Close up of women's hands holding cell phone

What Your Smartphone’s Doing to Your Fingers & Hands 

There’s no denying it: smartphones have taken over our lives. Everyone from seniors to teenagers enjoys the benefits that they afford us everyday. In fact, it’s not an exaggeration to say that they’ve revolutionized our lives completely. Of course, you don’t have to look very far to find evidence to support this argument. Basically any public venue you may enter will inevitably be full of people peering down into their iPhone or Android. If you want to order a pizza, pay your credit card bill, book a physical therapy appointment or control your TV, your smartphone can do it all and much more. 

However, there are some setbacks. Obviously, smartphones remain as convenient and cutting edge as ever. But many people complain of strange symptoms in their fingers, hands and elbows if they use them enough. The common, non-medical terms are “text claw” and “cell phone elbow.” In this post, we’ll explore these conditions, symptoms, treatments and more. 

 

Text Claw & Cell Phone Elbow 

Naturally, constant scrolling, swiping, texting and gaming on a smartphone affects us physically, both with acute and chronic injuries. And the non-medical term for the finger cramps and muscle aches our smartphones induce is “text claw.” Sometimes, text claw can lead to tendonitis. Symptoms of tendonitis include wrist pain, aches, numbness and loss of strength. While it may seem trivial, severe cases can significantly reduce quality of life and make the simplest tasks extremely difficult.

And “cell phone elbow,” known medically as cubital tunnel syndrome, is the result of excessive phone use, which pinches your ulnar nerve. When this happens, initial symptoms are tingling/numbness in your ring and pinky fingers, then hand and elbow pain. If you’re bending your elbow for long periods of time (like when you’re on your phone), that leaves you vulnerable to cell phone elbow. Like text claw, this can become incredibly unpleasant and painful. Fortunately, with a few simple adjustments and easy stretches, you can eliminate the pain and get right back to texting, gaming, swiping and scrolling.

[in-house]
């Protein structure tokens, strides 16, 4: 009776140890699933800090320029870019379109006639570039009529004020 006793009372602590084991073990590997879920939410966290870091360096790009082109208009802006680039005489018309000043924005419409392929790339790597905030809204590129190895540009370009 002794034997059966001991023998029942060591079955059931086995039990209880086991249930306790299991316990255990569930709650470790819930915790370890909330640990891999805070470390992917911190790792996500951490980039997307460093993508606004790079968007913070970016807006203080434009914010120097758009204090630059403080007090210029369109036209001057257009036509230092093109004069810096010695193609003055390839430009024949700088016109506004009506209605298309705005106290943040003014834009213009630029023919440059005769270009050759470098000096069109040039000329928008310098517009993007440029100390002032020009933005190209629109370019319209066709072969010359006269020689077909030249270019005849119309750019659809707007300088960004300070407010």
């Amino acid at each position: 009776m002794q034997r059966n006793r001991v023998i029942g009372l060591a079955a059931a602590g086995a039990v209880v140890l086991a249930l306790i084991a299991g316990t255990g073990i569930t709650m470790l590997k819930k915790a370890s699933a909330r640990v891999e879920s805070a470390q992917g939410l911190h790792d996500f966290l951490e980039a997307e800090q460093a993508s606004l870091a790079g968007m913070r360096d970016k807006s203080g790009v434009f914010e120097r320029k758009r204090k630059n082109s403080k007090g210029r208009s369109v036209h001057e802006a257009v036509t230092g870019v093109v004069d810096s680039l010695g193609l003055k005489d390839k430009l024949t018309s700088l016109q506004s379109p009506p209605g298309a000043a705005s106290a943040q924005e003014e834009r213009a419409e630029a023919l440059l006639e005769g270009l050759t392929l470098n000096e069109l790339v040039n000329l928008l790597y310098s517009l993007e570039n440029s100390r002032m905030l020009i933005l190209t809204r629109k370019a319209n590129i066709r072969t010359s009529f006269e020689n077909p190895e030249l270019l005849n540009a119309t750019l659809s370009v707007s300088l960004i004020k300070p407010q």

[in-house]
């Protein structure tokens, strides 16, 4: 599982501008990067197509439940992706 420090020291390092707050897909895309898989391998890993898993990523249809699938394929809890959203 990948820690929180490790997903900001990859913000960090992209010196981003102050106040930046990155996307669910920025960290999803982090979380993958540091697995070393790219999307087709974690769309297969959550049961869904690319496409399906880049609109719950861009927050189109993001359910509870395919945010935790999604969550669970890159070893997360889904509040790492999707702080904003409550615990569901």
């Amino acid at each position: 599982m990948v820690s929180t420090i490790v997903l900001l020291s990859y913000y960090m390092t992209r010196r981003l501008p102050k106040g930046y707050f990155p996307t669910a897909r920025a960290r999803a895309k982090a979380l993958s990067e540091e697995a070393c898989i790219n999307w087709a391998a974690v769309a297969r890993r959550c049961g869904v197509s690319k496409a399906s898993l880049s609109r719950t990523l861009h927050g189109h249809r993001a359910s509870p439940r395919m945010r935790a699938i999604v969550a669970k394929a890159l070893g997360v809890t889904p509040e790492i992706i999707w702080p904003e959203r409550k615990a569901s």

3 Common Treatments 

Prayer Position Stretch 

For any bodily affliction, physical therapy is always your best treatment option. However, in less severe cases, you can mitigate the pain yourself. This stretch is particularly beneficial for text claw. It loosens up the muscle and ligaments in your wrists and forearms, warming up the muscles and alleviating cramps. First, put your fingers and palms together with your fingers pointing up and elbows out. Obviously, the name says it all – this position should look like you’re praying. 

Hold this position for at least thirty seconds. If you want to increase the intensity (as you should over time), lower your hands very slowly while keeping them firmly together. 

Reverse Prayer Position Stretch 

Stay in that same position you were in for the prayer position stretch. Then, press the backs of your hands together and point your fingers down. For at least thirty seconds, maintain this stretch. And, to bring the intensity level up, bring your hands up very slowly (again: keeping them firmly together) with your elbows pointing outward. 

Anti-Inflammatory Medication 

Unfortunately, while this can be effective, it doesn’t work 100% of the time. Basically, the results depend on the individual. In many cases, it alleviates cell phone elbow almost immediately so that it goes away without any stretching or physical therapy. Also, you can supplement the medication with a hot/cold application or topical treatment for more resolute healing. 

 

Conclusion – Lake Shore Physical Therapy

Obviously, no one wants to deal with pain of any sort. And that’s why, at Lake Shore Physical Therapy, we develop specific treatment plans in order to restore mobility and eliminate our patients’ pain as quickly and effectively as possible. While smartphones are as convenient, fun and addictive as ever, excessively using them can result in some pretty unpleasant symptoms. Our therapists are always happy to consult with you on any concern you may have, whether it relates to these two issues or not.